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By Naomi Millán, Senior Editor
Facilities Management Article Use Policy
It is widely considered a foregone conclusion that the Building Internet of Things (IoT) is the next step in facility management. Already, manufacturers have developed a plethora of ever more capable sensors, and solutions for control and interoperability, which not too long ago seemed part of a far-off Jetsonian future, are possibilities for today. But there is a disconnect in the industry between what is possible and what is being done, as facility managers are still working on understanding, and trusting, the Building IoT.
In a recent report, McKinsey & Company estimates that the Internet of Things offers a potential economic impact of at least $4 trillion by 2025. In facilities, this is based on anticipated impact to operations management, layout optimization, and equipment maintenance, among other factors. While there are many layers to consider, the Building IoT undeniably holds great promise for both facility managers and facility occupants.
Of course, a significant amount of building automation technology has already been deployed in commercial facilities, but what Building IoT represents is an acceleration of the integration of systems to create lower operating costs and improve the functionality of buildings, says Ronald Zimmer, president and CEO of the Continental Automated Buildings Association. Paraphrasing research from Harvard, he says, “The goal is to ultimately integrate intelligent devices with network systems that are self-sensing, self-controlling, and self-optimizing, all automatically, all without human intervention.”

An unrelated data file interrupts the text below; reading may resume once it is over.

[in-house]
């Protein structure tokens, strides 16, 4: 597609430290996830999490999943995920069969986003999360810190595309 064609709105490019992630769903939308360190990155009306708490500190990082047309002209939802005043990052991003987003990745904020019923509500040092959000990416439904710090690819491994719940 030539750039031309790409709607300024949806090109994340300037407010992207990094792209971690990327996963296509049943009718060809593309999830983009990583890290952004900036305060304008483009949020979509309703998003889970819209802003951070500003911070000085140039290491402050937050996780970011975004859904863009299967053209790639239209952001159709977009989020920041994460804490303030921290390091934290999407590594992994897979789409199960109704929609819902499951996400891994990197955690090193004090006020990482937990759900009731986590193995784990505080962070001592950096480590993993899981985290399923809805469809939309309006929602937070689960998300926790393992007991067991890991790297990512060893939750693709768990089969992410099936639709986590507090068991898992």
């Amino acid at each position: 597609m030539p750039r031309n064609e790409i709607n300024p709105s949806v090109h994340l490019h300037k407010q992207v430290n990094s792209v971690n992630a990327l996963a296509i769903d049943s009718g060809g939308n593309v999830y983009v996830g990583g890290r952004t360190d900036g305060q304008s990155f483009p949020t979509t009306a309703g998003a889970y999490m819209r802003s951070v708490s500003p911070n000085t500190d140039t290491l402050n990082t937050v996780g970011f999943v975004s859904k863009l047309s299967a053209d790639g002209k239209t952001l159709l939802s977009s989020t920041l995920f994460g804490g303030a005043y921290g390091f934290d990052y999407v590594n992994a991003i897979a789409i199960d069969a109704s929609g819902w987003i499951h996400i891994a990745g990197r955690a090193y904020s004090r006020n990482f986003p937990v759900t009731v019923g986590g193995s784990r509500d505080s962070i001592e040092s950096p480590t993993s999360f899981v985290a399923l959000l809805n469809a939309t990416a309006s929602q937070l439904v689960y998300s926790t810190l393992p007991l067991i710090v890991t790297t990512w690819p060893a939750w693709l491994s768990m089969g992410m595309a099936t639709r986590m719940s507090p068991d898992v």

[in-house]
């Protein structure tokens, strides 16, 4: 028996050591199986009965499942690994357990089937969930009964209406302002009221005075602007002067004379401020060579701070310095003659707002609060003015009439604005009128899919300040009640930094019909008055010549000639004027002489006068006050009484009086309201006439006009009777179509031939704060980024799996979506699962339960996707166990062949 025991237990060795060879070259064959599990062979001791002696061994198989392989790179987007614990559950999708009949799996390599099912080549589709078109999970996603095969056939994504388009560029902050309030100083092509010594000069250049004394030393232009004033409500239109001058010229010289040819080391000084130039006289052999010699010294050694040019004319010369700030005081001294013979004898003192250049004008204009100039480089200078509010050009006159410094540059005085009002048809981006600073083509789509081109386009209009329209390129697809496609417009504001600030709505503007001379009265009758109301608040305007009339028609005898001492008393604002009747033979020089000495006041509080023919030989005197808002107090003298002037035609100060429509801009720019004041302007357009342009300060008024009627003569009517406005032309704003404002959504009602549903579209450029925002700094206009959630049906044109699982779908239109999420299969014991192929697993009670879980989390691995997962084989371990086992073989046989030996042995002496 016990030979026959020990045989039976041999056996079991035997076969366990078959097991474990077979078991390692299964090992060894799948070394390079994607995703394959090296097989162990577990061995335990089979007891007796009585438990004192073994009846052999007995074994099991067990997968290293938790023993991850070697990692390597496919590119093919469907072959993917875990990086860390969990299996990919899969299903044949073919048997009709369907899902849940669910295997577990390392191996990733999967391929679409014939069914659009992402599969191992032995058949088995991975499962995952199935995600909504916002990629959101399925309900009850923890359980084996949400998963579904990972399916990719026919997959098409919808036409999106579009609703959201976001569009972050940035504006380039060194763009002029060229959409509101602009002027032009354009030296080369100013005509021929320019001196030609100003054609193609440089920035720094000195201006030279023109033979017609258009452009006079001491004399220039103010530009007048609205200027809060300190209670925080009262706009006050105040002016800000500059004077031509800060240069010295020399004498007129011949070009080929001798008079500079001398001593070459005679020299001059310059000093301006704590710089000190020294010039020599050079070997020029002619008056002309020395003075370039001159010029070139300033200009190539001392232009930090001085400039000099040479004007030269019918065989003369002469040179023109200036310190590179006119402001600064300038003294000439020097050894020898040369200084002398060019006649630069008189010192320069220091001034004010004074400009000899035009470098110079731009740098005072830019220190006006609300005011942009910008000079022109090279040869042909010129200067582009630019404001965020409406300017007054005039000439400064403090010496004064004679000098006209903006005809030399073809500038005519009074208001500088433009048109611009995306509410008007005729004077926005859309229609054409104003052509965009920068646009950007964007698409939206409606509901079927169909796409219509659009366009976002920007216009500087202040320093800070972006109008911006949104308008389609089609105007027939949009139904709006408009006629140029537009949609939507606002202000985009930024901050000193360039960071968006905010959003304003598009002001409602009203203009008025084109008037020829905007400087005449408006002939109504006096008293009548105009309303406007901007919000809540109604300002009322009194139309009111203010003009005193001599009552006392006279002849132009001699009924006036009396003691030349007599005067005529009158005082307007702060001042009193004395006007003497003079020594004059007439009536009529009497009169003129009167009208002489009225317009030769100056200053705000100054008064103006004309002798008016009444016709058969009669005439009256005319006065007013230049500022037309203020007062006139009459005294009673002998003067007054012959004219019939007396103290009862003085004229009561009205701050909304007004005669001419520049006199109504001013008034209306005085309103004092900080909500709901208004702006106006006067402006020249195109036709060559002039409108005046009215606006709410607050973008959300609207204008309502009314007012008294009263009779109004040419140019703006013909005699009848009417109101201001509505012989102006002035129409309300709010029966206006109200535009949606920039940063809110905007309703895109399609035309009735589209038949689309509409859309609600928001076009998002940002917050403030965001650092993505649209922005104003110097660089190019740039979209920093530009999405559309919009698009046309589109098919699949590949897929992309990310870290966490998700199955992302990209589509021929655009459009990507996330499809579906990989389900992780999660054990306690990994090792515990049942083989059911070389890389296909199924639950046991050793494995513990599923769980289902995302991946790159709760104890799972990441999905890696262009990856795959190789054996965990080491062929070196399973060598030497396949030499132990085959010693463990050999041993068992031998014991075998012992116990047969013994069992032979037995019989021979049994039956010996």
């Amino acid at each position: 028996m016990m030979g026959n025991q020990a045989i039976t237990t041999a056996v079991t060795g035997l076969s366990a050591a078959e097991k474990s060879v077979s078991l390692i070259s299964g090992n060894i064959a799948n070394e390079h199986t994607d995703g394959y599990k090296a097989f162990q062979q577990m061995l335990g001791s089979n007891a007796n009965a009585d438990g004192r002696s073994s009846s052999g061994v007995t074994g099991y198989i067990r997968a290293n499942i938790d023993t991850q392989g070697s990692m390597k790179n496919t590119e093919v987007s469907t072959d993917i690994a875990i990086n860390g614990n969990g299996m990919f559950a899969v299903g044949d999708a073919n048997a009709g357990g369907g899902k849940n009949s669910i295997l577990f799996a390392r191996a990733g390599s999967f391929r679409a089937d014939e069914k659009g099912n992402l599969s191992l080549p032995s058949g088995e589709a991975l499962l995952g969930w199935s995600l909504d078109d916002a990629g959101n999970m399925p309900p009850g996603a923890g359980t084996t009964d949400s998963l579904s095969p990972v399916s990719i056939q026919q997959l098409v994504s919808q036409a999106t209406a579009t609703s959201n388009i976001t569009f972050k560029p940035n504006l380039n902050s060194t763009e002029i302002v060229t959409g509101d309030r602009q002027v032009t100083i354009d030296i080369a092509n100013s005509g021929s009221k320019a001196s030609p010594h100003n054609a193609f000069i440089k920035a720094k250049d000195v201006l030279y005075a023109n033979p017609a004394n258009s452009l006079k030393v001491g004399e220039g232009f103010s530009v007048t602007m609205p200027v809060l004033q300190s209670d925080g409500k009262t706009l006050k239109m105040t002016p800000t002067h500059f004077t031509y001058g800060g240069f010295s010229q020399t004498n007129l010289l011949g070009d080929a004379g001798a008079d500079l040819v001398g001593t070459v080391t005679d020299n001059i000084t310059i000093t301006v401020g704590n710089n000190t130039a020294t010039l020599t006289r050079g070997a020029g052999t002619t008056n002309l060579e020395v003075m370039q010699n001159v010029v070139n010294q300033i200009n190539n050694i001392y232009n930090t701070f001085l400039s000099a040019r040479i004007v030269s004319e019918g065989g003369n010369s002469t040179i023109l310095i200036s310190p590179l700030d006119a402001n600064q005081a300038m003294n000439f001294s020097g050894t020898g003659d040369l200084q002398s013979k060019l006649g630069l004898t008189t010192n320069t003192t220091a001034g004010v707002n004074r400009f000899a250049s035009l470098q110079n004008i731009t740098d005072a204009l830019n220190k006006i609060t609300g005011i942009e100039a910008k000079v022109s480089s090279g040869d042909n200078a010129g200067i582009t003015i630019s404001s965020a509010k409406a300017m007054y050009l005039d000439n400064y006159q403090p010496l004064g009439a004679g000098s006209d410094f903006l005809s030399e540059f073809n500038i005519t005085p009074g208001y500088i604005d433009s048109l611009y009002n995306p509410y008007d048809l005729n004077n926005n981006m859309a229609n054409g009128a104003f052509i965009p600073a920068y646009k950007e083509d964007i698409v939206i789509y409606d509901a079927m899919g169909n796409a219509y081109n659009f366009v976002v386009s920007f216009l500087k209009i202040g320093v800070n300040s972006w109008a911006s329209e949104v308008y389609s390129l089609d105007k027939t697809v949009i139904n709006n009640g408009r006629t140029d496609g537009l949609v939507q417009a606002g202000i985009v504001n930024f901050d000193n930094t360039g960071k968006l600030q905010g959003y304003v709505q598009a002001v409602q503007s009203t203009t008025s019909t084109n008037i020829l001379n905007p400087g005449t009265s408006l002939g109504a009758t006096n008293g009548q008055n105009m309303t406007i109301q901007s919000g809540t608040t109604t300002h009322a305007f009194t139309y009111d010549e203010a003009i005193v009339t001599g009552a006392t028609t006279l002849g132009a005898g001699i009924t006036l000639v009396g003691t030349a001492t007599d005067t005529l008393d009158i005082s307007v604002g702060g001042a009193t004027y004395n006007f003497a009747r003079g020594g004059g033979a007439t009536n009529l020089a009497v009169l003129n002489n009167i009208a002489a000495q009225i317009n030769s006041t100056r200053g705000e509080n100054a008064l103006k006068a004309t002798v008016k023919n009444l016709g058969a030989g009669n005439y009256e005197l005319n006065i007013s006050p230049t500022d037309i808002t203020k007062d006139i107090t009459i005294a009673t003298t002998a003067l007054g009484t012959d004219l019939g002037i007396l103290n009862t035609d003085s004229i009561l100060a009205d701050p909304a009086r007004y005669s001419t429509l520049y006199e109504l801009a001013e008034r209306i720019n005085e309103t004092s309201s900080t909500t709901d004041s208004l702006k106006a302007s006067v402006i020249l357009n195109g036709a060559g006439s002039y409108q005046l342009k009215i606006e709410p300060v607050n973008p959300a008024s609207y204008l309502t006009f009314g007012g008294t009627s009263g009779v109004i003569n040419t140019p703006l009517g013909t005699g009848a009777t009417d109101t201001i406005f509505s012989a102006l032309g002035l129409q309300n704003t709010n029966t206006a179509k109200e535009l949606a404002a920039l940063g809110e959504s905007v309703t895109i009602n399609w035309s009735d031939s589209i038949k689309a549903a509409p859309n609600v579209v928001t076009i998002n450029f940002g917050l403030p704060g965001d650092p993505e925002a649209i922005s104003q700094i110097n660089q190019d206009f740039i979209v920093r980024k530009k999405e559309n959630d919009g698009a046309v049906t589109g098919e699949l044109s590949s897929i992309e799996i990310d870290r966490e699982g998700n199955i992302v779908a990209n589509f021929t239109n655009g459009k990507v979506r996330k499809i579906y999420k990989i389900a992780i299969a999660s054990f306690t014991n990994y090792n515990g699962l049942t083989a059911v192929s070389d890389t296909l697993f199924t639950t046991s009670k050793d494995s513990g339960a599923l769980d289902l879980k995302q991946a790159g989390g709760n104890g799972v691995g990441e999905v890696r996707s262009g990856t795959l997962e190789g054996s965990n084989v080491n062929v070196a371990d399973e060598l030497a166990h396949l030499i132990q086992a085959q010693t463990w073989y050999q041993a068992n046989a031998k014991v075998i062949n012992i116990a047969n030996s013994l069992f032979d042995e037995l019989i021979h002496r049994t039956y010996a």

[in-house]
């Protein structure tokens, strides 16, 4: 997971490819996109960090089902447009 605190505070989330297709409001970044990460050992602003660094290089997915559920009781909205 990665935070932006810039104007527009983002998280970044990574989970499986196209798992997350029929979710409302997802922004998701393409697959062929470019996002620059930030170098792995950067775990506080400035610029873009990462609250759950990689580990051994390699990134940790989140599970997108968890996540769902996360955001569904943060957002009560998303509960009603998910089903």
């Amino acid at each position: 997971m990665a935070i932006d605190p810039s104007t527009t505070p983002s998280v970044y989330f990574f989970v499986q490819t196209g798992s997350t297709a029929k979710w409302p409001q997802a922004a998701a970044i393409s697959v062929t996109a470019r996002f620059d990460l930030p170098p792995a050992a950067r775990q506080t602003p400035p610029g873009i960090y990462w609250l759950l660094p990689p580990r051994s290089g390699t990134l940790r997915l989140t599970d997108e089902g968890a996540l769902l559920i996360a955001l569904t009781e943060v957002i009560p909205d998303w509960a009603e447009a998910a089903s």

This does not mean that facility managers will be out of a job. Rather, it means that the tools for leaner, more efficient, and more predictive operations will soon be at their fingertips.
The Building Internet of Things can enable occupants to provide real-time feedback about building conditions, which can provide greater levels of comfort and control.
Several software packages on the market today allow occupants to use their smartphones to report whether they’re hot, cold, or just right, as well as other building requests, like trash pickup or something not working properly.
“You’ll have direct occupant interaction with building systems,” says Dev DuRuz, senior consultant with Paladino and Company. “They may not have direct control, but can input immediate feedback. This more fluid, continuous feedback loop will result in richer data sets for faster control.”
These packages also often include cloud-based analytics or trend modules to plot and analyze systems, for example HVAC or lighting energy. “The number one reason tenants don’t renew leases is environmental controls,” says DuRuz. So the Building IoT can be a major tool for tenant relations, he says.
— Greg Zimmerman
IoT Is Next Step for Facilities, but Understanding and Trust Must Catch Up
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Making Facilities Ready to Optimize IoT for Tenants